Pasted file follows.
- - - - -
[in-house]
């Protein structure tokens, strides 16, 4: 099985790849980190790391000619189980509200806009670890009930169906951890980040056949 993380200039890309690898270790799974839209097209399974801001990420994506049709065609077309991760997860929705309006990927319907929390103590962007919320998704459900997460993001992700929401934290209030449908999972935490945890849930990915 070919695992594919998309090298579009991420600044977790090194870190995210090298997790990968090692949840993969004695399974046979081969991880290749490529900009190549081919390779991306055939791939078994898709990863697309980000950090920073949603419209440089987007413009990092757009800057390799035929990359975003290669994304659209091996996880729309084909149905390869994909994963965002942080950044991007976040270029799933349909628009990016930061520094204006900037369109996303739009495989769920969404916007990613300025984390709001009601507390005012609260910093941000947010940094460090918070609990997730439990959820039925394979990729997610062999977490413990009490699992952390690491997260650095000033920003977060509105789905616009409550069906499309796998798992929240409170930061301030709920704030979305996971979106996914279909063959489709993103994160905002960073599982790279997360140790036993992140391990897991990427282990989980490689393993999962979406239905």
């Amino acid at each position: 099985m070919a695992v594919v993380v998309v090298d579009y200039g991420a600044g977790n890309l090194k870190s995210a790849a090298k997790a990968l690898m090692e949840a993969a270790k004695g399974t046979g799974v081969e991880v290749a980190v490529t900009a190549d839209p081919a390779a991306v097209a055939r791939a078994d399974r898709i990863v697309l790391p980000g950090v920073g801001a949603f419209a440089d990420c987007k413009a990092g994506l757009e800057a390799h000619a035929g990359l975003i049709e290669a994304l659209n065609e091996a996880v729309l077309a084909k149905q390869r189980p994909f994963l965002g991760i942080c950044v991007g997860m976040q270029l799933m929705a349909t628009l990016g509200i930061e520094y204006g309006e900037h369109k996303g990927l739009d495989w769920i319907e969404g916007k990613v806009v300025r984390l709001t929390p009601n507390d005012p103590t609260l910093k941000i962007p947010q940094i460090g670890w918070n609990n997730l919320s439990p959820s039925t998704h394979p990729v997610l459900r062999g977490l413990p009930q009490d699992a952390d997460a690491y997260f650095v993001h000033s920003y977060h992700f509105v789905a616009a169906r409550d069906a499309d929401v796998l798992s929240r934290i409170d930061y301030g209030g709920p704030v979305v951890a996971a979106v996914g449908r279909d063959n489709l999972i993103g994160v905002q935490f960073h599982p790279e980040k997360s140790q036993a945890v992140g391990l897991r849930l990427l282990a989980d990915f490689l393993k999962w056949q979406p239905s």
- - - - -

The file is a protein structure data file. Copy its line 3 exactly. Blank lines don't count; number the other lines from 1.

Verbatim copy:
């Amino acid at each position: 099985m070919a695992v594919v993380v998309v090298d579009y200039g991420a600044g977790n890309l090194k870190s995210a790849a090298k997790a990968l690898m090692e949840a993969a270790k004695g399974t046979g799974v081969e991880v290749a980190v490529t900009a190549d839209p081919a390779a991306v097209a055939r791939a078994d399974r898709i990863v697309l790391p980000g950090v920073g801001a949603f419209a440089d990420c987007k413009a990092g994506l757009e800057a390799h000619a035929g990359l975003i049709e290669a994304l659209n065609e091996a996880v729309l077309a084909k149905q390869r189980p994909f994963l965002g991760i942080c950044v991007g997860m976040q270029l799933m929705a349909t628009l990016g509200i930061e520094y204006g309006e900037h369109k996303g990927l739009d495989w769920i319907e969404g916007k990613v806009v300025r984390l709001t929390p009601n507390d005012p103590t609260l910093k941000i962007p947010q940094i460090g670890w918070n609990n997730l919320s439990p959820s039925t998704h394979p990729v997610l459900r062999g977490l413990p009930q009490d699992a952390d997460a690491y997260f650095v993001h000033s920003y977060h992700f509105v789905a616009a169906r409550d069906a499309d929401v796998l798992s929240r934290i409170d930061y301030g209030g709920p704030v979305v951890a996971a979106v996914g449908r279909d063959n489709l999972i993103g994160v905002q935490f960073h599982p790279e980040k997360s140790q036993a945890v992140g391990l897991r849930l990427l282990a989980d990915f490689l393993k999962w056949q979406p239905s």